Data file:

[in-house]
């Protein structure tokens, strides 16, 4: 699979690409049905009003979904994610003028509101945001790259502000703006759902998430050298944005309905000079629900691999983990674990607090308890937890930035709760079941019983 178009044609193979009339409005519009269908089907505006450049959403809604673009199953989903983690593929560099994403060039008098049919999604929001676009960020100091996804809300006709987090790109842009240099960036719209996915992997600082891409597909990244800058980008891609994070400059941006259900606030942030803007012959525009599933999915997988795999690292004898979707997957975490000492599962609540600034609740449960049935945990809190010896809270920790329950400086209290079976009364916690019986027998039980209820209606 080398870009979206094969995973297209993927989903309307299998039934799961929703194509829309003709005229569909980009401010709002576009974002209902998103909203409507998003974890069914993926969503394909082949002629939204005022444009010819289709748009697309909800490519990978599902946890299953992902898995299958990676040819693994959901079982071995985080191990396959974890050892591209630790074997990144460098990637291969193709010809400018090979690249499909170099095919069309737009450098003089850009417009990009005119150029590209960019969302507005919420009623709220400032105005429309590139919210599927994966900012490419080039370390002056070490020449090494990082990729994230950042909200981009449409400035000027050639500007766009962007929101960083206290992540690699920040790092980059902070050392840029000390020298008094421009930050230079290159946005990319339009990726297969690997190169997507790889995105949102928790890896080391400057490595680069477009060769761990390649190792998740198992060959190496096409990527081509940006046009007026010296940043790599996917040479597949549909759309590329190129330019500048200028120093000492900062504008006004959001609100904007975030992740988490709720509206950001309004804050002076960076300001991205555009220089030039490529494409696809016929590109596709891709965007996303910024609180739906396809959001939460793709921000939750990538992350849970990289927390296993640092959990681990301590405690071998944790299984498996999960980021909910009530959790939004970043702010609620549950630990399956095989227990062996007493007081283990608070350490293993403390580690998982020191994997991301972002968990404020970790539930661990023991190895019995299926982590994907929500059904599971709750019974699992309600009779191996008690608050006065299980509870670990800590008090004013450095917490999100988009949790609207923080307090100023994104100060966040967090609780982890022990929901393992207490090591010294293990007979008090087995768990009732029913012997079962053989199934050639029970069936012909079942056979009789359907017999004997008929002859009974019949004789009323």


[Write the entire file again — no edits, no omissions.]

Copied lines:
[in-house]
């Protein structure tokens, strides 16, 4: 699979690409049905009003979904994610003028509101945001790259502000703006759902998430050298944005309905000079629900691999983990674990607090308890937890930035709760079941019983 178009044609193979009339409005519009269908089907505006450049959403809604673009199953989903983690593929560099994403060039008098049919999604929001676009960020100091996804809300006709987090790109842009240099960036719209996915992997600082891409597909990244800058980008891609994070400059941006259900606030942030803007012959525009599933999915997988795999690292004898979707997957975490000492599962609540600034609740449960049935945990809190010896809270920790329950400086209290079976009364916690019986027998039980209820209606 080398870009979206094969995973297209993927989903309307299998039934799961929703194509829309003709005229569909980009401010709002576009974002209902998103909203409507998003974890069914993926969503394909082949002629939204005022444009010819289709748009697309909800490519990978599902946890299953992902898995299958990676040819693994959901079982071995985080191990396959974890050892591209630790074997990144460098990637291969193709010809400018090979690249499909170099095919069309737009450098003089850009417009990009005119150029590209960019969302507005919420009623709220400032105005429309590139919210599927994966900012490419080039370390002056070490020449090494990082990729994230950042909200981009449409400035000027050639500007766009962007929101960083206290992540690699920040790092980059902070050392840029000390020298008094421009930050230079290159946005990319339009990726297969690997190169997507790889995105949102928790890896080391400057490595680069477009060769761990390649190792998740198992060959190496096409990527081509940006046009007026010296940043790599996917040479597949549909759309590329190129330019500048200028120093000492900062504008006004959001609100904007975030992740988490709720509206950001309004804050002076960076300001991205555009220089030039490529494409696809016929590109596709891709965007996303910024609180739906396809959001939460793709921000939750990538992350849970990289927390296993640092959990681990301590405690071998944790299984498996999960980021909910009530959790939004970043702010609620549950630990399956095989227990062996007493007081283990608070350490293993403390580690998982020191994997991301972002968990404020970790539930661990023991190895019995299926982590994907929500059904599971709750019974699992309600009779191996008690608050006065299980509870670990800590008090004013450095917490999100988009949790609207923080307090100023994104100060966040967090609780982890022990929901393992207490090591010294293990007979008090087995768990009732029913012997079962053989199934050639029970069936012909079942056979009789359907017999004997008929002859009974019949004789009323």